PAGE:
"We are potentially the most dangerous agency in the country." -- FBI Director Louis Freeh, to the House Judiciary Subcommittee on Crime, 1997

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The US plans to expand the production of 30,000-pound bombs designed to penetrate deeply buried nuclear facilities believed to exist in the DPRK and Iran, as reported by Bloomberg on Tuesday.

According to the report, the expansion initiative will take place at the McAlester Army Ammunition Plant, situated in southeast Oklahoma.

This expansion aims to significantly ramp up the monthly production of the Massive Ordnance Penetrator bombs, also referred to as bunker-penetrators.

North Korea will equip its military with a new 240mm multiple rocket launcher this year, state-run media said on Saturday.

North Korean leader Kim Jong Un oversaw on Friday a live-fire test of the "technically updated" version rocket system, the Korean Central News Agency (KCNA) reported.

The updated rocket launcher will be "deployed to units of the Korean People's Army as replacement equipment from 2024 to 2026.”

The KCNA said Kim also discussed ways to raise production of the new rocket launcher system and shells to "the highest level."

A U.S. soldier was detained in Russia last week, a U.S. Army spokesperson said in a statement.

The soldier, Staff Sgt. Gordon Black, had been stationed in South Korea and traveled to Russia on his own, not on official business, according to four U.S. officials.

On April 22 the Korean People’s Army conducted its first ever known drills simulating a nuclear counterattacks and the use of the country’s “system of command, management, control and operation of the whole nuclear force,” which included the country’s nuclear launch trigger the “Haekbangashoe.” The exercises involved the country’s KN-25 rocket artillery systems that can be fitted with nuclear warheads.

 The Imperial Shrine of Yasukuni in Chiyoda, Tokyo, is a beautiful spiritual place to remember those who died in the service of Japan. About 24 lakh men, women, children and even various animals are present here. These people (and animals) lost their lives in numerous conflicts involving Japan for nearly a hundred years – from the Boshin War of 1868–1869 to World War II, including the First Indochina War of 1946–1954.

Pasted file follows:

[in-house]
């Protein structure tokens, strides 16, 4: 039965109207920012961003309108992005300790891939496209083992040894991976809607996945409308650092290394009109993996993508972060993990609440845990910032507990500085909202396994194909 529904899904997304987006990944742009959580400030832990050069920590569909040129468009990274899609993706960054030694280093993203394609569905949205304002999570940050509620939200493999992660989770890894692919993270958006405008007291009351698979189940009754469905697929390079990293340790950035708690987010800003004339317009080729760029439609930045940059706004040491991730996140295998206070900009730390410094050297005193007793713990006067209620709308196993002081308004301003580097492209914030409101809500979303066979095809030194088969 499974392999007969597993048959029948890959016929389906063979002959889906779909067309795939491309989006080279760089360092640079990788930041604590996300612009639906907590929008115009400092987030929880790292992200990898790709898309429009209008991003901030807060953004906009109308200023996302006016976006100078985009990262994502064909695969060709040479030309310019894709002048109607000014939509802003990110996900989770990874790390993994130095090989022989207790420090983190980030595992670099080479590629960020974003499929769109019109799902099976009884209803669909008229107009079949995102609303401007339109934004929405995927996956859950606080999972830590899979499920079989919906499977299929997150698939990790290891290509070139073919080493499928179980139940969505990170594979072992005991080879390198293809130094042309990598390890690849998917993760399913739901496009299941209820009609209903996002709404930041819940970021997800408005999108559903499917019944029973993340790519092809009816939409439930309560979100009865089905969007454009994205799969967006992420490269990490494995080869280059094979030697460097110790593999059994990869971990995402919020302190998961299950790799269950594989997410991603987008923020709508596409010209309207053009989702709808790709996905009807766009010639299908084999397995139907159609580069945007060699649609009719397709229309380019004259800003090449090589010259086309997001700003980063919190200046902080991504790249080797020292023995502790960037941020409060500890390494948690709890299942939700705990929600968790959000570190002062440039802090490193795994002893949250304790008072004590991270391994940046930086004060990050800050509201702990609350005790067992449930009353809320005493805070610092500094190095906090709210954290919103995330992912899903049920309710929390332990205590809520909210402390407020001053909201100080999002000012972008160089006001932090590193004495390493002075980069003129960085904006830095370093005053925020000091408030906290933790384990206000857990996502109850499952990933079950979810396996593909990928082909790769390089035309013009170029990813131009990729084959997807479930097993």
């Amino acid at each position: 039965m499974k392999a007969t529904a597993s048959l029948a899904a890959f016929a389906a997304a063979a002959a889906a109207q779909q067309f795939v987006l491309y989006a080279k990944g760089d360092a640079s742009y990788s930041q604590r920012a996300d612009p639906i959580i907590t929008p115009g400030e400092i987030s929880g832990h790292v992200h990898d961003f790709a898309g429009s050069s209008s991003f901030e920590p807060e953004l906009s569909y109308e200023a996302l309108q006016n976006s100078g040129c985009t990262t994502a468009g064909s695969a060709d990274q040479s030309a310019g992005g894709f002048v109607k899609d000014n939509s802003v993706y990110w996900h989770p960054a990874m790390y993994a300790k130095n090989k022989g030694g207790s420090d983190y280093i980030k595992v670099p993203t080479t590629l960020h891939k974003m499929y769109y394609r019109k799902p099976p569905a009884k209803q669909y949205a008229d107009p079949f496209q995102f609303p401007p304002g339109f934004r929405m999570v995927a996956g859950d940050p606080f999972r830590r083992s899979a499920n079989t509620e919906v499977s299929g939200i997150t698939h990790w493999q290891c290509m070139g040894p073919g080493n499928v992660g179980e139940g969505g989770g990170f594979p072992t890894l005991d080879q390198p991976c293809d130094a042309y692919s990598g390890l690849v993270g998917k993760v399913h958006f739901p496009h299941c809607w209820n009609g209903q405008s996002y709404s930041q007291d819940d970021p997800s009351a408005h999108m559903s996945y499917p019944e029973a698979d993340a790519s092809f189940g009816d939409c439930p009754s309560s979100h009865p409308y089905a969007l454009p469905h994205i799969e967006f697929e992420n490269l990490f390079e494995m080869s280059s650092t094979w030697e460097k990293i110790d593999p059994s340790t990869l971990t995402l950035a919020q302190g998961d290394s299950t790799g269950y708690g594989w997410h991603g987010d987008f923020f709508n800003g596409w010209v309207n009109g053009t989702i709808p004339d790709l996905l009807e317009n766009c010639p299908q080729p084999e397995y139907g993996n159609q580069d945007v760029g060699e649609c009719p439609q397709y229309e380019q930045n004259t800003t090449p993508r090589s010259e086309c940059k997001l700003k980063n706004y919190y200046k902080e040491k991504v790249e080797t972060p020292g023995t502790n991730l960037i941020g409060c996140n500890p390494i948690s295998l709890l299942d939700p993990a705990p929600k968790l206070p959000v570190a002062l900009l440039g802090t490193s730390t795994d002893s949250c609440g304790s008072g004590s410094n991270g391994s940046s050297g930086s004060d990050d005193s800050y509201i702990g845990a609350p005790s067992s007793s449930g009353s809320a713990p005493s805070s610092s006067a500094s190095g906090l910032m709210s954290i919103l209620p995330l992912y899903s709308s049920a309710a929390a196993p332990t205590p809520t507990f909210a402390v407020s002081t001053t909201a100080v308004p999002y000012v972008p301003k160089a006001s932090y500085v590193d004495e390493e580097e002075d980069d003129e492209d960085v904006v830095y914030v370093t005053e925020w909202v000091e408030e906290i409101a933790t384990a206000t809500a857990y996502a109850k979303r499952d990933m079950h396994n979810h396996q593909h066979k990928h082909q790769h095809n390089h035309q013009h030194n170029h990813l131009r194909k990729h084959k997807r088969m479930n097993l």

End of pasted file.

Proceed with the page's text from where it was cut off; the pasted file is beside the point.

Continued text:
South Korea has followed through on its pledge to provide more aid to Ukraine, signing a framework agreement that clears the way to give Kiev $2.1 billion in low-interest loans to help shore up its finances. 

South Korean Finance Minister Choi Sang-mok and his Ukrainian counterpart, Sergey Marchenko, signed the deal on Friday in Washington, where both men had traveled to attend G7, IMF and World Bank meetings. Seoul previously gave Ukraine $200 million in humanitarian aid amid its conflict with Russia and promised to provide an additional $2.1 billion through long-term loans.

Webmaster addition: After all the propaganda about how North Koreans are starving, and we see a clear sign with this housing project that their economy appears to be doing better than our own, at least in terms of dealing with homelessness!

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South Korea's "artificial sun" has set a new fusion record after superheating a plasma loop to 180 million degrees Fahrenheit (100 million degrees Celsius) for 48 seconds, scientists have announced. 

The Korea Superconducting Tokamak Advanced Research (KSTAR) reactor broke the previous world record of 31 seconds, which was set by the same reactor in 2021.The breakthrough is a small but impressive step on the long road to a source of near-unlimited clean energy. 

Back in the early 1950s, the U.S. conducted a furious bombing campaign during the Korean War, dropping hundreds of thousands of tons of ordnance, much of it napalm, on North Korea. The bombardment, worse than any country had received up to that point, excepting the effects of Hiroshima and Nagasaki, wiped out nearly every city in North Korea, contributing to well over a million civilian deaths. Because of the relentless bombing, the people were reduced to living in tunnels. Even the normally bellicose Gen. MacArthur claimed to find the devastation wreaked by the U.S. to be sickening.[1]

Last week, a United Nations Security Council resolution to extend the mandate for the UN Panel of Experts on DPRK sanctions was vetoed by the Russian Federation, effectively disbanding the primary enforcement mechanism for the nine rounds of sanctions that have been imposed on the DPRK since 2006, in response to their repeated nuclear and ICBM tests.